Reactions to the news from those living in Rutland ranged. Some hoped the Times story would increase opiate abuse awareness.
"I've personally witnessed people exchange needles," says Rutland resident Rebecca Lambert. "People are put in jail for drug related crimes when what they really need is treatment."
Lambert, a mother of two, says she hopes the national attention will make lawmakers and city officials take a closer look. Others say Rutland is being targeted.
"It's disappointing to have an article like this," says Matthew Patry who grew up in Rutland. "I realize Rutland does have problems, but I think there are a number of communities in the state that have these problems."
Still, more people think the important thing to focus on is progress. Specifically, what city and state officials are doing to combat opiate abuse in Rutland and the state.
"What's more important is what people like Chief Baker and the mayor have done with Project Vision," says Rutland resident Daniel Quinn. "I think the way the community came together regarding the opiate treatment center is great."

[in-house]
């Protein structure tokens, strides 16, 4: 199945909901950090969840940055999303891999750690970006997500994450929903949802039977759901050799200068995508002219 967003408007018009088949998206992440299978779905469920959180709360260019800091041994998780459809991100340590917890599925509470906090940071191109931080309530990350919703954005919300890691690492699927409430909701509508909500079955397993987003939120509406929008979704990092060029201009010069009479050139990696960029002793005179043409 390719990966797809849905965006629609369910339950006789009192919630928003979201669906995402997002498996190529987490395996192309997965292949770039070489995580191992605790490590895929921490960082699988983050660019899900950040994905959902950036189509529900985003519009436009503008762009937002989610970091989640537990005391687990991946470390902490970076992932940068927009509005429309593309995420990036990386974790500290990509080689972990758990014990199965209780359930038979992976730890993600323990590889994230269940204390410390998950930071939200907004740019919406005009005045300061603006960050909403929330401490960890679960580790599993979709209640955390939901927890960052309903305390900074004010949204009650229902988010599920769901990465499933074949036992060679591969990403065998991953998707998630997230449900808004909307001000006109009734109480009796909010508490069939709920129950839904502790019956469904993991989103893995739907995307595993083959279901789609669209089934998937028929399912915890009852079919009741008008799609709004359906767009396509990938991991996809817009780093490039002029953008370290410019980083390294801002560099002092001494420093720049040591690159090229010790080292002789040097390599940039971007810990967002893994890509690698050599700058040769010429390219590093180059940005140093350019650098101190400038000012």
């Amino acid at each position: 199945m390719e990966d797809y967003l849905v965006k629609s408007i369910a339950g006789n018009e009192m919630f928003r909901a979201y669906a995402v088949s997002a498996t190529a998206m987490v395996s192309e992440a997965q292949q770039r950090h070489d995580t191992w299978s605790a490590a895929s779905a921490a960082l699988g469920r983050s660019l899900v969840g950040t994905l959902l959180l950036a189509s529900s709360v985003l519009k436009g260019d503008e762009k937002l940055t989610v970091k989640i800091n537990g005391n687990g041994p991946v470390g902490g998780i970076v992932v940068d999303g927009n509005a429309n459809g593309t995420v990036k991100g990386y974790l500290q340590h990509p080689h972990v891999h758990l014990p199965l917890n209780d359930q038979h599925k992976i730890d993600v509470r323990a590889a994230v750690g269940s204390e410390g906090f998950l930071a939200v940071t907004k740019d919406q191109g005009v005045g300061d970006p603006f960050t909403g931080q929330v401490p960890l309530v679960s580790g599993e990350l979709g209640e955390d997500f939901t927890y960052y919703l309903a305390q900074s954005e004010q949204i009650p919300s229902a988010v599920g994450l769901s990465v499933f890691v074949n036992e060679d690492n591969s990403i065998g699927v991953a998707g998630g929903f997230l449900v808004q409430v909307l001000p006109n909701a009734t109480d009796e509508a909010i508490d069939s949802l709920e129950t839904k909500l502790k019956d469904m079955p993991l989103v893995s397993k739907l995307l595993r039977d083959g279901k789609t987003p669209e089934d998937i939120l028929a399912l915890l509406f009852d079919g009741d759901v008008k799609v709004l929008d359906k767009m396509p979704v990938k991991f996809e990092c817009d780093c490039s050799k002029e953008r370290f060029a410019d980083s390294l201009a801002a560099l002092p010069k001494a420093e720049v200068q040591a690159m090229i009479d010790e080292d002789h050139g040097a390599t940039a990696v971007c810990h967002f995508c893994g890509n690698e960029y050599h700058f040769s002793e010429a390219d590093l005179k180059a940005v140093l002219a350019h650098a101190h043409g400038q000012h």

Project Vision was also mentioned in the Times story. The project is geared towards decreasing blight in Rutland neighborhoods. The city also opened its first methadone clinic in November.
Senator Patrick Leahy announced Friday the U.S. Senate Judiciary Committee will hold a hearing in Rutland to discuss state efforts in combating opiate abuse. That will be March 17th.
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